What Are Wisdom Teeth?

What Are Wisdom Teeth?

Jan 16, 2020

Our teeth develop in stages: the first set is incisors that come in at age seven, followed by canines, premolars, molars, and then wisdom teeth. The latter is a mystery because not everyone develops wisdom teeth. Unlike normal teeth that begin to form before birth, wisdom teeth formation begins at age seven. Sometimes wisdom teeth are pain-free, but in some people, they may cause throbbing pain, discomfort or infection.

When Do They Erupt?

Wisdom teeth, often referred to as the third molars, begin to emerge in your late teens or early twenties—around age 21. We develop four wisdom teeth, two on the upper and lower jaw.

The wisdom teeth emerge differently in every person. In some people, the teeth come out vertically, while in others horizontally. Other times, the teeth may partially emerge out of the gums and others remain buried underneath. Regardless of how the teeth emerge, one thing is clear, the wisdom teeth may need to be extracted.

Moreover, wisdom teeth are not as important as they were back then. Today, your mouth can function optimally with the 28 teeth.

Does Everyone Have Wisdom Teeth?

No, not everyone develops wisdom teeth. Although it’s difficult to say how many people have missing wisdom teeth, it is estimated that about 5 to 37 percent of the people have congenitally absent teeth, meaning the teeth don’t form at all. The reason why some people don’t have wisdom teeth is not known, though researchers say environment, genes, diet, and chewing function play a role.

Not having wisdom teeth is not a dental problem, you can function well without them. Furthermore, missing wisdom teeth will save you from wisdom teeth extraction.

How Can You Tell If You Have Wisdom Teeth?

When you come to Albert Street Dentistry, request our dentist to check for the positioning of the wisdom teeth. The dentist may take x-ray imaging of your jaw to determine the alignment and presence of wisdom teeth.

Are All Wisdom Teeth Impacted?

Let’s be clear, having impacted teeth is not the same as missing wisdom teeth. Impacted teeth are wisdom teeth that get entrapped underneath the gum and fail to fully emerge because of lack of space.

No, not all teeth are impacted. Some people may develop wisdom teeth fully, but the teeth may cause problems later in life, therefore, they need constant monitoring.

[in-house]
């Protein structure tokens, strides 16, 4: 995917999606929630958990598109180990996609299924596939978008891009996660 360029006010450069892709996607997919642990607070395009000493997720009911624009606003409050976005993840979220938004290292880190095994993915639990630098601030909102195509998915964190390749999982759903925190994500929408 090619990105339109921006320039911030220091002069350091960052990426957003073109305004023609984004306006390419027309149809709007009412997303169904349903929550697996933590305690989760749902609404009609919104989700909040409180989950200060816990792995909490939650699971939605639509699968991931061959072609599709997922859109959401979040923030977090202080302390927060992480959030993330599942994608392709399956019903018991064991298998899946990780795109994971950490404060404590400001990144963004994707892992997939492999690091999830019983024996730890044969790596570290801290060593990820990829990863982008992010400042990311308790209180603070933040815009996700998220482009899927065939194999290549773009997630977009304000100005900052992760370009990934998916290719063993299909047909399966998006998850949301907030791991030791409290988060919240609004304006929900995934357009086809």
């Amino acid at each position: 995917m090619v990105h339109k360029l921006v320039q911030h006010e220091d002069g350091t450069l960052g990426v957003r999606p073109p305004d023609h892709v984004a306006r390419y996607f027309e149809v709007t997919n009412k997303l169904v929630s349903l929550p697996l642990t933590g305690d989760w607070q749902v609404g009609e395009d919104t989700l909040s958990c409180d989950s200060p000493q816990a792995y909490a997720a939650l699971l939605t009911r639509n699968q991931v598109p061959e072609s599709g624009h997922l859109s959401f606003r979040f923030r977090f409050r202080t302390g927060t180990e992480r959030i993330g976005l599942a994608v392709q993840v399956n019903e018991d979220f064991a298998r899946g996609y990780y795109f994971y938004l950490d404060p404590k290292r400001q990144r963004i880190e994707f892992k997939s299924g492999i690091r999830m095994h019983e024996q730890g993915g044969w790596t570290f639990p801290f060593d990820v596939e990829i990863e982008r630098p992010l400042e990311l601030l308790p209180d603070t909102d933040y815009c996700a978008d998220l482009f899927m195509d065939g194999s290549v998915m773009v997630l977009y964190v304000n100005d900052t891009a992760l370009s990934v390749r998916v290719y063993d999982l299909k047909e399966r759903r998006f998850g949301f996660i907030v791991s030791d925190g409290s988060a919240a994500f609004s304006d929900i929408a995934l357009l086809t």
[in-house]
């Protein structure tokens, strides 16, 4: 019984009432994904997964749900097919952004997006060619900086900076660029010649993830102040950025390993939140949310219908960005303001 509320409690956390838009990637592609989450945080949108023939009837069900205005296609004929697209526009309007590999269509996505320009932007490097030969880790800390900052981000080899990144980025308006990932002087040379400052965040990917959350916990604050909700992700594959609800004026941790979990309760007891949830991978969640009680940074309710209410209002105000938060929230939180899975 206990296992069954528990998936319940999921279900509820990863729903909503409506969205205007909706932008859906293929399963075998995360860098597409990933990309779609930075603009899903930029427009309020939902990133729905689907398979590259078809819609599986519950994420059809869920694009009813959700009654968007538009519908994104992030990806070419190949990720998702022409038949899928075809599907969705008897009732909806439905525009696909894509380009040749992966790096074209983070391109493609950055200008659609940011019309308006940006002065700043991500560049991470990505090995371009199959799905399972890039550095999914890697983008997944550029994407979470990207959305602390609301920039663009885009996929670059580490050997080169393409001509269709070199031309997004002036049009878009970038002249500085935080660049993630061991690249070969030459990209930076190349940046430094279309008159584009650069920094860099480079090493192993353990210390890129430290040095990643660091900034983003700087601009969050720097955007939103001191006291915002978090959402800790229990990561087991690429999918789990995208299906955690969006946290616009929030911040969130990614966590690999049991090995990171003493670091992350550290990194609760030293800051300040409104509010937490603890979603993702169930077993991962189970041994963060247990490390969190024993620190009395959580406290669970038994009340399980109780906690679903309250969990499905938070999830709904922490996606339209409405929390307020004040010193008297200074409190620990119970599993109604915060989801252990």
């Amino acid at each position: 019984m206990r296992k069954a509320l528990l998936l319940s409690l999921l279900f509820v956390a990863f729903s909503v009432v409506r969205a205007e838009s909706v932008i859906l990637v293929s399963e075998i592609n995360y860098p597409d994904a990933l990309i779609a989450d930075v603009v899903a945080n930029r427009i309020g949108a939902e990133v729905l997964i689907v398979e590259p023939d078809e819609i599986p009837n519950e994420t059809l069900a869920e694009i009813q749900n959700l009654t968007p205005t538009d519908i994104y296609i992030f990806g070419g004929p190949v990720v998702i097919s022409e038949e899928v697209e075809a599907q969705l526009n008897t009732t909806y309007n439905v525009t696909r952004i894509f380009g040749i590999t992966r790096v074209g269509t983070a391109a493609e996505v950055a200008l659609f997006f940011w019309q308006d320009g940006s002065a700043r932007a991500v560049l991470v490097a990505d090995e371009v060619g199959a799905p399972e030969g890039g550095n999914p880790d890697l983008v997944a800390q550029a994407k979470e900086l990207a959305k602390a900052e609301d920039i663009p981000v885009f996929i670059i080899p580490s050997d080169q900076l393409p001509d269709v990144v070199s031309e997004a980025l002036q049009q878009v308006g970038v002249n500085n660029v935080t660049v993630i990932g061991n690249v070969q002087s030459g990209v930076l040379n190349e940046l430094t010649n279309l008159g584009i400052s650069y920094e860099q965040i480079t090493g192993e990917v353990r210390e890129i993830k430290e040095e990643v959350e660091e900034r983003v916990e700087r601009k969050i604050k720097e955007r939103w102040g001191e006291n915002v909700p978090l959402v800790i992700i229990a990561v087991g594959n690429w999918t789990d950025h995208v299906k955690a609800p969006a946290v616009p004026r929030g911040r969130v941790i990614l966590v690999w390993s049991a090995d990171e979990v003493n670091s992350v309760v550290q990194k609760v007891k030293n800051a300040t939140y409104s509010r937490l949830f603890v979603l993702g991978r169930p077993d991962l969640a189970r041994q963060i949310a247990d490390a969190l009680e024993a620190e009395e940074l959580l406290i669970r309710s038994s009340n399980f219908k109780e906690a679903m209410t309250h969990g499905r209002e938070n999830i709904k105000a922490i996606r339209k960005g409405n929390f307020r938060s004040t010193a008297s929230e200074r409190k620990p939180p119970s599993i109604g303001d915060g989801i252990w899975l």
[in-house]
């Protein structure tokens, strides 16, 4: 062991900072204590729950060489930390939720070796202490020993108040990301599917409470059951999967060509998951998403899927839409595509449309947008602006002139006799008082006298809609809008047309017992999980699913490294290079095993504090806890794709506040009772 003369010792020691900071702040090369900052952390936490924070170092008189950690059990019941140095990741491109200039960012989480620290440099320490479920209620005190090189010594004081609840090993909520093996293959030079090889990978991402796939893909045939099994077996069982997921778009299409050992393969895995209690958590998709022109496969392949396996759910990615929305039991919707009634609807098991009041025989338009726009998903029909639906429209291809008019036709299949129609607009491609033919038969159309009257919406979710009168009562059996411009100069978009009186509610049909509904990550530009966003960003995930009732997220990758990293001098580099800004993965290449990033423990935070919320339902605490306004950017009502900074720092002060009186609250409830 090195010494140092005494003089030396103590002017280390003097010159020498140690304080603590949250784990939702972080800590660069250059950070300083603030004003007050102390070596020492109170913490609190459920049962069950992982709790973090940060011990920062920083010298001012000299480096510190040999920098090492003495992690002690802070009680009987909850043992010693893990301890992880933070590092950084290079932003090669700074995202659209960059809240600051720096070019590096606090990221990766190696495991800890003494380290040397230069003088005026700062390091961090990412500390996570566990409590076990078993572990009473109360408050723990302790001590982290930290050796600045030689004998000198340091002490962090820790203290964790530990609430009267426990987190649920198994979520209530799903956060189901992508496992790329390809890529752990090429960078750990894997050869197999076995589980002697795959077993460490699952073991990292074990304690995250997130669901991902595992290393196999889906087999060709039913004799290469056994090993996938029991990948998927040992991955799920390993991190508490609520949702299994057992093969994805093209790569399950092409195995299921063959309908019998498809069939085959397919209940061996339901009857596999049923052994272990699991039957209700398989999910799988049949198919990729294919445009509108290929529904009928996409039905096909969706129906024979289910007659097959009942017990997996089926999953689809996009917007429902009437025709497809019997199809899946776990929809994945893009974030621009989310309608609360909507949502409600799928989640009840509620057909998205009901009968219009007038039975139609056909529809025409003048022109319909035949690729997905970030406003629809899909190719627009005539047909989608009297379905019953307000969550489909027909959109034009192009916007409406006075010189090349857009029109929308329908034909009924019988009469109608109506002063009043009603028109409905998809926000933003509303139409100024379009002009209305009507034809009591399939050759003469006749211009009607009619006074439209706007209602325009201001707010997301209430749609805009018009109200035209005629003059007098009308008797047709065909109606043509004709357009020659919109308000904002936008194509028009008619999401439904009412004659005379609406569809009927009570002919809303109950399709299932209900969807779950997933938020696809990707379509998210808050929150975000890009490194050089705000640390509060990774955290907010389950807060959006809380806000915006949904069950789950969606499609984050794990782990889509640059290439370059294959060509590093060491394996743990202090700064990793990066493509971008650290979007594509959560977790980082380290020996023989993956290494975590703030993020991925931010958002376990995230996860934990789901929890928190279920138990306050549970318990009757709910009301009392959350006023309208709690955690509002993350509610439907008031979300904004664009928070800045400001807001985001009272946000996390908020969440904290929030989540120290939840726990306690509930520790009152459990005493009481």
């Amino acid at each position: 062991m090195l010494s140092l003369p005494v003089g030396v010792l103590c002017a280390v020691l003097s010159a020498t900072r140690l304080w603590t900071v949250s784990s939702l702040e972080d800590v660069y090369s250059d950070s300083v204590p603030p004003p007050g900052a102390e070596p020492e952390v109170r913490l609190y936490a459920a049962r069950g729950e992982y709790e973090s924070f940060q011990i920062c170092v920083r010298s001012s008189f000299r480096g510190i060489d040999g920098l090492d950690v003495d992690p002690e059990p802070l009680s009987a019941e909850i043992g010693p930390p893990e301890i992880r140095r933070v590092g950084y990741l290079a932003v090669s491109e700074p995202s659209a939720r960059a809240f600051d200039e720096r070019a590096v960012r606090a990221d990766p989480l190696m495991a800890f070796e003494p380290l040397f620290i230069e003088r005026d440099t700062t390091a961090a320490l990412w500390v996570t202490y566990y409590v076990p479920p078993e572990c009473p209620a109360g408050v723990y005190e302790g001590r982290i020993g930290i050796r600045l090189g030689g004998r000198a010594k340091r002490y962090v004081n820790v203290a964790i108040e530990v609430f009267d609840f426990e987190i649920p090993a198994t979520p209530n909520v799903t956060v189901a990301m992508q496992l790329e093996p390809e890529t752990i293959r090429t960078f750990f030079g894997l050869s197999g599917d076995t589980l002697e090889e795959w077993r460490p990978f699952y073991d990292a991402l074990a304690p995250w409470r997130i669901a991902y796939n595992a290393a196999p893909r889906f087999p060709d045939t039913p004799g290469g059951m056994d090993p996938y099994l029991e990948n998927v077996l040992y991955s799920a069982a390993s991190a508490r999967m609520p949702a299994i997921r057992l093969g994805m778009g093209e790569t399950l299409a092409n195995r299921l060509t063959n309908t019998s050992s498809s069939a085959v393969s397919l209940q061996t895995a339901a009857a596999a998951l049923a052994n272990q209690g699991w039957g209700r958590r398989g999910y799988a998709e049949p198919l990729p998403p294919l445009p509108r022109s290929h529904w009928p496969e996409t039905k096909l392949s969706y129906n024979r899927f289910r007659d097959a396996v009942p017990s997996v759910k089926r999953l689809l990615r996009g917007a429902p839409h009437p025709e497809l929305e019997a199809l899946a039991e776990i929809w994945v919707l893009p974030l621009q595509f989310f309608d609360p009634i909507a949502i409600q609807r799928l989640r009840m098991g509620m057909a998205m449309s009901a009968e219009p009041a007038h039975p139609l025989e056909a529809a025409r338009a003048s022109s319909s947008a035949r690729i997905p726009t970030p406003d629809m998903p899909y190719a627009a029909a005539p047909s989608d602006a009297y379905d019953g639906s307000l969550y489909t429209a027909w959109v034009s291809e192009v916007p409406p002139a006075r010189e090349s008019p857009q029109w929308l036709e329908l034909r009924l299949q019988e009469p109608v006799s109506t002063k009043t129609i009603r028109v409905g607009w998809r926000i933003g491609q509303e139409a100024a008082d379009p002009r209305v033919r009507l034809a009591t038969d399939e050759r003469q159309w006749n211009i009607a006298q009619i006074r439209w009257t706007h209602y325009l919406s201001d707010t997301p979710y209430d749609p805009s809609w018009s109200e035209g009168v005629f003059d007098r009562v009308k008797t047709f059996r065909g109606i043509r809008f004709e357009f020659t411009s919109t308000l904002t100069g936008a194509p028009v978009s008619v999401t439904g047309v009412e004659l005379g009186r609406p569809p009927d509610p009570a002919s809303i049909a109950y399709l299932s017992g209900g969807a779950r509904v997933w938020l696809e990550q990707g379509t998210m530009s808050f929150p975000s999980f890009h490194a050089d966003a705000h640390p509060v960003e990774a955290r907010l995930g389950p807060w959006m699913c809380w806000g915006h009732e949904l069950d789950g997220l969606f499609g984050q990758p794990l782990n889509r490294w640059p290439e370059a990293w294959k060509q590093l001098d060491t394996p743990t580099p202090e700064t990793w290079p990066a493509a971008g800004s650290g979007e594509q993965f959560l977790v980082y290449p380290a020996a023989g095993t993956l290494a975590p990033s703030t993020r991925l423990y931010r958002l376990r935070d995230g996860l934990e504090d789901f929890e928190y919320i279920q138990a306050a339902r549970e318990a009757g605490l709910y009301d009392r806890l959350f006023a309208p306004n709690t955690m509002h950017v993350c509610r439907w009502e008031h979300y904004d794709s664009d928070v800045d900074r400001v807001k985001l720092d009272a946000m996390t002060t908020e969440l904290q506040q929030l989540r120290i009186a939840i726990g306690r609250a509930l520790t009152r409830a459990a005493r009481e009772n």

Impacted teeth may or may not cause pain depending on their positioning. Some of the symptoms to watch out for include red and swollen gums, jaw pain, tender and bleeding gums, bad breath, and unpleasant taste.

Do Wisdom Teeth Need to Be Removed?

Only the dentist or oral surgeon can determine that based on your dental assessment. If the wisdom teeth may cause potential harm in the future, the dentist may recommend you have an extraction.

Wisdom teeth extraction is done to save the dental structure and protect your teeth from damage.

How Is Wisdom Extraction Done?

The success and ease of the procedure depends on the stage of wisdom tooth development and the location and position of the teeth. Wisdom teeth that are fully erupted are easier to extract than the impacted ones. For teeth that are embedded in the jaw, the extraction is done in sections rather than pulling the whole tooth at once to prevent bone loss.

Before the impacted teeth are removed, the dentist will numb the surrounding teeth. A sedative such as laughing gas may be used to reduce the anxiety. Next, the tooth will be extracted and the gum cleaned.

What Can You Expect After the Tooth Removal?

The recovery of the procedure will depend on the type of extraction that was done either simple or surgical extraction. Regardless of the surgical procedure done, you will experience facial swelling and bleeding in the first 24 hours. The dentist will prescribe pain medication to relieve the pain and antibiotics for controlling the infection.

If you have unexplained jaw pain and tender gums, contact us for a dental assessment. Your wisdom teeth may be impacted and need extraction.

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